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The first space in Chicago dedicated solely to the art of poetry, the Poetry Foundation building realizes Harriet Monroe’s dream, set out in her very first editorial, that Poetry magazine would help poets pursue their art, increase public interest in poetry, and raise poetry’s profile in our culture. It also is Poetry’s first permanent home in its 100-year history. Designed by the Chicago firm John Ronan Architects, the building helps the Foundation to carry out its mission: to discover and celebrate the best poetry and place it before the largest possible audience. The facility includes a 30,000-volume poetry library, an exhibition gallery, a performance space for the Foundation's extensive roster of public events and the Poetry Foundation's programming offices, including those of Poetry magazine.
Enjoy a self-guided driving tour of Aurora’s historic districts. Go back in time to Pre-Civil War era when Illinois' second largest city was being formed. Visit the Roundhouse, Stolp Island, Central Fire Station, Auto-Row, the house made of coal and much more. Online tour information available by clicking the link to the City of Aurora's Historic Preservation page of the City's web site.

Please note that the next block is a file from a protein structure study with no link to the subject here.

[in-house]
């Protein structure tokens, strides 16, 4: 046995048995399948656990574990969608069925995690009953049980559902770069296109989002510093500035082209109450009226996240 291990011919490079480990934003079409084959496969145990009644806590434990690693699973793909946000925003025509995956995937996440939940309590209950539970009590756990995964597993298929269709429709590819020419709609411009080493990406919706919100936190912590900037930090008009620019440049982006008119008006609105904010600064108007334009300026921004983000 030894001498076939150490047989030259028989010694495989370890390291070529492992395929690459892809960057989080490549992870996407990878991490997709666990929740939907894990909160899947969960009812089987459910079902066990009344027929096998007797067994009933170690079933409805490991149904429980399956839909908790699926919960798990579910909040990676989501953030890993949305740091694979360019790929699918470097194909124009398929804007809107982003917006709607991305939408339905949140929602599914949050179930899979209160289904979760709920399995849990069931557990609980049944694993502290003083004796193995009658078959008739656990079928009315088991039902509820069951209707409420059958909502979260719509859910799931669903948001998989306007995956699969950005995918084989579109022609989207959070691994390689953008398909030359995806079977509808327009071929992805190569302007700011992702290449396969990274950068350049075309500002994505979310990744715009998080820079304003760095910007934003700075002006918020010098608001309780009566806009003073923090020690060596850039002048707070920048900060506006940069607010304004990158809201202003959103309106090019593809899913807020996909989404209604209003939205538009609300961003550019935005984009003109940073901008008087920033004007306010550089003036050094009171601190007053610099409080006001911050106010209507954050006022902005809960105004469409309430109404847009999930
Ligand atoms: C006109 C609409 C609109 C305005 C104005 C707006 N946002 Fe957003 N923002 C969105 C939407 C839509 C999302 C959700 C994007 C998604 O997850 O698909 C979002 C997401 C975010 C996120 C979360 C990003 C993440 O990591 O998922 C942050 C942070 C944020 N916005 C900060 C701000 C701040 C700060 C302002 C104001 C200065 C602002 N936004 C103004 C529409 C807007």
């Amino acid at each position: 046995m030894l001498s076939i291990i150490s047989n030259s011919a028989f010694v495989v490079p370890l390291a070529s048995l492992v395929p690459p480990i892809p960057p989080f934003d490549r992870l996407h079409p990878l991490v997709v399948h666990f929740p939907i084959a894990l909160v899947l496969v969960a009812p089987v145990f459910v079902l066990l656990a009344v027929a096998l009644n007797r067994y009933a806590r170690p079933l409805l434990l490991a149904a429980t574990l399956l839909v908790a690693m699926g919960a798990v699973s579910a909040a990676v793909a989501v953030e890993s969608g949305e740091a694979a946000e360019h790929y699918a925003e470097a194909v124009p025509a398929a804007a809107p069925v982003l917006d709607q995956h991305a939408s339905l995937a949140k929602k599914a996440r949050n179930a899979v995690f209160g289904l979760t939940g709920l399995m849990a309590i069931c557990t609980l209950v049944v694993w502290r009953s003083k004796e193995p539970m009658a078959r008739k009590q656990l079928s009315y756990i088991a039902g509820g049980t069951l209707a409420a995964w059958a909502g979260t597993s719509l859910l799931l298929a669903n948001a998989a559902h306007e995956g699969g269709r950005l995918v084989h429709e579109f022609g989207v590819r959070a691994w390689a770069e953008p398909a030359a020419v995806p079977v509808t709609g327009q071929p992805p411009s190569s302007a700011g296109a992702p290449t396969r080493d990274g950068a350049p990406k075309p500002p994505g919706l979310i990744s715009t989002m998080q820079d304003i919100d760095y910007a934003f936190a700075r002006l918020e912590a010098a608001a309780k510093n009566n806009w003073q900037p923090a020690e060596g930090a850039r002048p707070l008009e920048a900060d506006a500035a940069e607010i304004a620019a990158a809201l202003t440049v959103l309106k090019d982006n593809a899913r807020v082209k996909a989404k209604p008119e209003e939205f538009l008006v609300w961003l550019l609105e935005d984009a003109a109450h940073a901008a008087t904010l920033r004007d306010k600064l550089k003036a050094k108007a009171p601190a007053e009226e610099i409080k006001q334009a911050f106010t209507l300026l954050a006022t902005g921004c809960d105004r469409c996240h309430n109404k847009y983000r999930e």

From 1908 to 1940, Sears Roebuck and Company ordered, manufactured and sold homes to hundreds of thousands of Americans. Sears homes were popular in the railroad community of Aurora, which boasts 136 authenticated properties, making Aurora one of the largest concentrations of Sears homes in the country. Take the tour - stop by the literature center at 43 W. Galena Blvd. or download an entire list of Sears Homes from the City's web site.
Leland Tower is a twenty-two story tall building located on Stolp Island in Aurora, Illinois. Leland Tower was at one point the tallest building in Illinois outside of Chicago. Stolp Island is recognized as a Historical District by the National Register of Historical Places. Leland Tower was at one time the tallest building in the world, and dominates the downtown of Aurora, dwarfing all the other buildings located there. The tower was built initially as a hotel. The Leland Hotel project was conceived in 1926 and was one of the most ambitious projects in the city's history. The project was announced by an organization known as the Aurora Building Corporation through Herbert P. Heiss of the First Illinois Company. Mr. Heiss had located and purchased the site for the proposed hotel. The building contract was awarded to the H.G. Chtistman Company, general contractors of South Bend, Indiana and Detroit, Michigan. Anker Sveere Graven and Arthur Guy Mayger were chosen to design the hotel which was planned to be one of the grandest buildings outside of Chicago.